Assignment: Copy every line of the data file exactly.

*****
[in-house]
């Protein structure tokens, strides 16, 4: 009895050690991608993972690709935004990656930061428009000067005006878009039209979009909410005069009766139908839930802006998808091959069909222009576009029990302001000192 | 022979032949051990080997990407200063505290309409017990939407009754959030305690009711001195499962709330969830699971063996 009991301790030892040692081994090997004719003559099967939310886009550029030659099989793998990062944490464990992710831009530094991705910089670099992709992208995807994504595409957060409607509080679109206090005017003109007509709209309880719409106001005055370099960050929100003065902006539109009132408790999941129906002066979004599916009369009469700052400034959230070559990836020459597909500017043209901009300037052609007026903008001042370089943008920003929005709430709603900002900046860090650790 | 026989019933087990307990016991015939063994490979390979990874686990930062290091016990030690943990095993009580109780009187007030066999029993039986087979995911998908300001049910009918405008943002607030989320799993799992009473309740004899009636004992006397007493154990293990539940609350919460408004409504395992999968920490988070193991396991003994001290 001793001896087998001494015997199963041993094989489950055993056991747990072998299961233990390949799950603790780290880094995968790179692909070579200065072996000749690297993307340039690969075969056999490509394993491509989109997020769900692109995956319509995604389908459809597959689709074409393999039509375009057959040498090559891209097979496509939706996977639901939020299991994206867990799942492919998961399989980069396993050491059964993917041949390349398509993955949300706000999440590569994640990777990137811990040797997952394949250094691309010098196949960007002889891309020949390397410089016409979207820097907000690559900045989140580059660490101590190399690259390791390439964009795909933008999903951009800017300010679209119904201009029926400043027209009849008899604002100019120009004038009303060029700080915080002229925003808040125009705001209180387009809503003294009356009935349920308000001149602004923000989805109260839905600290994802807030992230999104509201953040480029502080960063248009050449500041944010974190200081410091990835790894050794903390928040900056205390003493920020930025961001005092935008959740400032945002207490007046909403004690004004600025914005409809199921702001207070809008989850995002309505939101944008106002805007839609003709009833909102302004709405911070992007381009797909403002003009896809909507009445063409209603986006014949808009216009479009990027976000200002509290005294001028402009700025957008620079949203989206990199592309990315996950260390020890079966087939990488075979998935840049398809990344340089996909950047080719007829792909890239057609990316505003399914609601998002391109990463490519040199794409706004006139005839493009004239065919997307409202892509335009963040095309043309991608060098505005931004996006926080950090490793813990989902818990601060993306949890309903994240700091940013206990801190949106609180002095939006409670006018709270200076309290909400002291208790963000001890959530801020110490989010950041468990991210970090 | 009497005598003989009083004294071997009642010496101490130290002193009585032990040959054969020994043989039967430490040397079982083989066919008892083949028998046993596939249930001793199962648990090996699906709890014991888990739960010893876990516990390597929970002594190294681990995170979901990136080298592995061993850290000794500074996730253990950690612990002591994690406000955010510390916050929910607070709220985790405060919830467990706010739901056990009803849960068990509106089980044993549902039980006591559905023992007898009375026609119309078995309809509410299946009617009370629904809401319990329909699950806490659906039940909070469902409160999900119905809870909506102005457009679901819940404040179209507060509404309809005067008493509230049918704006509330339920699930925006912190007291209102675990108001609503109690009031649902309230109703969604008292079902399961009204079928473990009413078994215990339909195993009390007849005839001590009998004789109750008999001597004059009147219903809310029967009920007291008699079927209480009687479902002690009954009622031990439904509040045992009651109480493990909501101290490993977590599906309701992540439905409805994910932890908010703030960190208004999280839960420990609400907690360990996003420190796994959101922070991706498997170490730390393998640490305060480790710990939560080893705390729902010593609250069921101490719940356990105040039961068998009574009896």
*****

[in-house]
């Protein structure tokens, strides 16, 4: 009895050690991608993972690709935004990656930061428009000067005006878009039209979009909410005069009766139908839930802006998808091959069909222009576009029990302001000192 | 022979032949051990080997990407200063505290309409017990939407009754959030305690009711001195499962709330969830699971063996 009991301790030892040692081994090997004719003559099967939310886009550029030659099989793998990062944490464990992710831009530094991705910089670099992709992208995807994504595409957060409607509080679109206090005017003109007509709209309880719409106001005055370099960050929100003065902006539109009132408790999941129906002066979004599916009369009469700052400034959230070559990836020459597909500017043209901009300037052609007026903008001042370089943008920003929005709430709603900002900046860090650790 | 026989019933087990307990016991015939063994490979390979990874686990930062290091016990030690943990095993009580109780009187007030066999029993039986087979995911998908300001049910009918405008943002607030989320799993799992009473309740004899009636004992006397007493154990293990539940609350919460408004409504395992999968920490988070193991396991003994001290 001793001896087998001494015997199963041993094989489950055993056991747990072998299961233990390949799950603790780290880094995968790179692909070579200065072996000749690297993307340039690969075969056999490509394993491509989109997020769900692109995956319509995604389908459809597959689709074409393999039509375009057959040498090559891209097979496509939706996977639901939020299991994206867990799942492919998961399989980069396993050491059964993917041949390349398509993955949300706000999440590569994640990777990137811990040797997952394949250094691309010098196949960007002889891309020949390397410089016409979207820097907000690559900045989140580059660490101590190399690259390791390439964009795909933008999903951009800017300010679209119904201009029926400043027209009849008899604002100019120009004038009303060029700080915080002229925003808040125009705001209180387009809503003294009356009935349920308000001149602004923000989805109260839905600290994802807030992230999104509201953040480029502080960063248009050449500041944010974190200081410091990835790894050794903390928040900056205390003493920020930025961001005092935008959740400032945002207490007046909403004690004004600025914005409809199921702001207070809008989850995002309505939101944008106002805007839609003709009833909102302004709405911070992007381009797909403002003009896809909507009445063409209603986006014949808009216009479009990027976000200002509290005294001028402009700025957008620079949203989206990199592309990315996950260390020890079966087939990488075979998935840049398809990344340089996909950047080719007829792909890239057609990316505003399914609601998002391109990463490519040199794409706004006139005839493009004239065919997307409202892509335009963040095309043309991608060098505005931004996006926080950090490793813990989902818990601060993306949890309903994240700091940013206990801190949106609180002095939006409670006018709270200076309290909400002291208790963000001890959530801020110490989010950041468990991210970090 | 009497005598003989009083004294071997009642010496101490130290002193009585032990040959054969020994043989039967430490040397079982083989066919008892083949028998046993596939249930001793199962648990090996699906709890014991888990739960010893876990516990390597929970002594190294681990995170979901990136080298592995061993850290000794500074996730253990950690612990002591994690406000955010510390916050929910607070709220985790405060919830467990706010739901056990009803849960068990509106089980044993549902039980006591559905023992007898009375026609119309078995309809509410299946009617009370629904809401319990329909699950806490659906039940909070469902409160999900119905809870909506102005457009679901819940404040179209507060509404309809005067008493509230049918704006509330339920699930925006912190007291209102675990108001609503109690009031649902309230109703969604008292079902399961009204079928473990009413078994215990339909195993009390007849005839001590009998004789109750008999001597004059009147219903809310029967009920007291008699079927209480009687479902002690009954009622031990439904509040045992009651109480493990909501101290490993977590599906309701992540439905409805994910932890908010703030960190208004999280839960420990609400907690360990996003420190796994959101922070991706498997170490730390393998640490305060480790710990939560080893705390729902010593609250069921101490719940356990105040039961068998009574009896």